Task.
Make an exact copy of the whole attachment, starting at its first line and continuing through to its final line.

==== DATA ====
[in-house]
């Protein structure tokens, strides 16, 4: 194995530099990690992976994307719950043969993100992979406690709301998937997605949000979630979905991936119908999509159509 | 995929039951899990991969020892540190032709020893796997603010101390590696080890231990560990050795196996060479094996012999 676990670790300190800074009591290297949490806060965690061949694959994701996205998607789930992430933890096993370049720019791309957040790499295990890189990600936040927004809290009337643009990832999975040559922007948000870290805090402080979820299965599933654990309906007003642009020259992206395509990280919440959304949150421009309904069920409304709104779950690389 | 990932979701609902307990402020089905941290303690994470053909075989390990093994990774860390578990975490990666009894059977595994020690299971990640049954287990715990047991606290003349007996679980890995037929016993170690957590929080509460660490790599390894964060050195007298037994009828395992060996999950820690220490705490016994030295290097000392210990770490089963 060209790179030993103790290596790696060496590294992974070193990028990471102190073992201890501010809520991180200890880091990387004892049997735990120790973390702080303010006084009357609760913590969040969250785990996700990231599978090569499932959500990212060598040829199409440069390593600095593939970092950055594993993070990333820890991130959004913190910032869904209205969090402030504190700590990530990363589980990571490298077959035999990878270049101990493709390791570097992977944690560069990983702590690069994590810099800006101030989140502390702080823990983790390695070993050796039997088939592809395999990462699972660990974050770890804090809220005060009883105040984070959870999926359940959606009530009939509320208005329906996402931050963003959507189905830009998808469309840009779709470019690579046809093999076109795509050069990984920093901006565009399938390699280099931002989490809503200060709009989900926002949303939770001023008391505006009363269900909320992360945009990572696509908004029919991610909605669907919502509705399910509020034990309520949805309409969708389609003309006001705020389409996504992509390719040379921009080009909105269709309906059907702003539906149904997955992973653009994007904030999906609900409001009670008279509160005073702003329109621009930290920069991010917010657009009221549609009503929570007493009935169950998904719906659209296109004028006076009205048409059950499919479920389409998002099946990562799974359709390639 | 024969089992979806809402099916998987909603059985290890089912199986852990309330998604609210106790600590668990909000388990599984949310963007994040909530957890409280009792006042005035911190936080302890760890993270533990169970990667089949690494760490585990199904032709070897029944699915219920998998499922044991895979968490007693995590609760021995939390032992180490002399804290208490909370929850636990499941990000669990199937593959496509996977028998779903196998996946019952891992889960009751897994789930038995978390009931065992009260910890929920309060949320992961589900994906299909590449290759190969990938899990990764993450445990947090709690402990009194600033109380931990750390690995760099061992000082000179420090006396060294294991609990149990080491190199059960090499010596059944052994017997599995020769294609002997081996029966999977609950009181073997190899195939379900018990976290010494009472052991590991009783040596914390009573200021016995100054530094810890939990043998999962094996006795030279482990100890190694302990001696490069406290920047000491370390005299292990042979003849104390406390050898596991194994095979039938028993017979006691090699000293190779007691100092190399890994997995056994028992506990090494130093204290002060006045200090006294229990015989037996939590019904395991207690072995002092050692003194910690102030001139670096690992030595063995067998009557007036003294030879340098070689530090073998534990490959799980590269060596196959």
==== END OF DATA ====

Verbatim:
[in-house]
């Protein structure tokens, strides 16, 4: 194995530099990690992976994307719950043969993100992979406690709301998937997605949000979630979905991936119908999509159509 | 995929039951899990991969020892540190032709020893796997603010101390590696080890231990560990050795196996060479094996012999 676990670790300190800074009591290297949490806060965690061949694959994701996205998607789930992430933890096993370049720019791309957040790499295990890189990600936040927004809290009337643009990832999975040559922007948000870290805090402080979820299965599933654990309906007003642009020259992206395509990280919440959304949150421009309904069920409304709104779950690389 | 990932979701609902307990402020089905941290303690994470053909075989390990093994990774860390578990975490990666009894059977595994020690299971990640049954287990715990047991606290003349007996679980890995037929016993170690957590929080509460660490790599390894964060050195007298037994009828395992060996999950820690220490705490016994030295290097000392210990770490089963 060209790179030993103790290596790696060496590294992974070193990028990471102190073992201890501010809520991180200890880091990387004892049997735990120790973390702080303010006084009357609760913590969040969250785990996700990231599978090569499932959500990212060598040829199409440069390593600095593939970092950055594993993070990333820890991130959004913190910032869904209205969090402030504190700590990530990363589980990571490298077959035999990878270049101990493709390791570097992977944690560069990983702590690069994590810099800006101030989140502390702080823990983790390695070993050796039997088939592809395999990462699972660990974050770890804090809220005060009883105040984070959870999926359940959606009530009939509320208005329906996402931050963003959507189905830009998808469309840009779709470019690579046809093999076109795509050069990984920093901006565009399938390699280099931002989490809503200060709009989900926002949303939770001023008391505006009363269900909320992360945009990572696509908004029919991610909605669907919502509705399910509020034990309520949805309409969708389609003309006001705020389409996504992509390719040379921009080009909105269709309906059907702003539906149904997955992973653009994007904030999906609900409001009670008279509160005073702003329109621009930290920069991010917010657009009221549609009503929570007493009935169950998904719906659209296109004028006076009205048409059950499919479920389409998002099946990562799974359709390639 | 024969089992979806809402099916998987909603059985290890089912199986852990309330998604609210106790600590668990909000388990599984949310963007994040909530957890409280009792006042005035911190936080302890760890993270533990169970990667089949690494760490585990199904032709070897029944699915219920998998499922044991895979968490007693995590609760021995939390032992180490002399804290208490909370929850636990499941990000669990199937593959496509996977028998779903196998996946019952891992889960009751897994789930038995978390009931065992009260910890929920309060949320992961589900994906299909590449290759190969990938899990990764993450445990947090709690402990009194600033109380931990750390690995760099061992000082000179420090006396060294294991609990149990080491190199059960090499010596059944052994017997599995020769294609002997081996029966999977609950009181073997190899195939379900018990976290010494009472052991590991009783040596914390009573200021016995100054530094810890939990043998999962094996006795030279482990100890190694302990001696490069406290920047000491370390005299292990042979003849104390406390050898596991194994095979039938028993017979006691090699000293190779007691100092190399890994997995056994028992506990090494130093204290002060006045200090006294229990015989037996939590019904395991207690072995002092050692003194910690102030001139670096690992030595063995067998009557007036003294030879340098070689530090073998534990490959799980590269060596196959």